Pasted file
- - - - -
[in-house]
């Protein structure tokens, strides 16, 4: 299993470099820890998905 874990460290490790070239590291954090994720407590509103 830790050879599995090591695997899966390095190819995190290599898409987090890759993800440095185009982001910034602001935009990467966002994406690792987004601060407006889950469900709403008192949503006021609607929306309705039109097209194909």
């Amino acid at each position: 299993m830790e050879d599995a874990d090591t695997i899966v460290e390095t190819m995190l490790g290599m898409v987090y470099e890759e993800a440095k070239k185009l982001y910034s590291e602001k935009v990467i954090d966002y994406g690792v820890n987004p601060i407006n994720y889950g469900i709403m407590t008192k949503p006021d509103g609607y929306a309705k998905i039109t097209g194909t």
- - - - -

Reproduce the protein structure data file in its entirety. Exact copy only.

[in-house]
């Protein structure tokens, strides 16, 4: 299993470099820890998905 874990460290490790070239590291954090994720407590509103 830790050879599995090591695997899966390095190819995190290599898409987090890759993800440095185009982001910034602001935009990467966002994406690792987004601060407006889950469900709403008192949503006021609607929306309705039109097209194909």
């Amino acid at each position: 299993m830790e050879d599995a874990d090591t695997i899966v460290e390095t190819m995190l490790g290599m898409v987090y470099e890759e993800a440095k070239k185009l982001y910034s590291e602001k935009v990467i954090d966002y994406g690792v820890n987004p601060i407006n994720y889950g469900i709403m407590t008192k949503p006021d509103g609607y929306a309705k998905i039109t097209g194909t």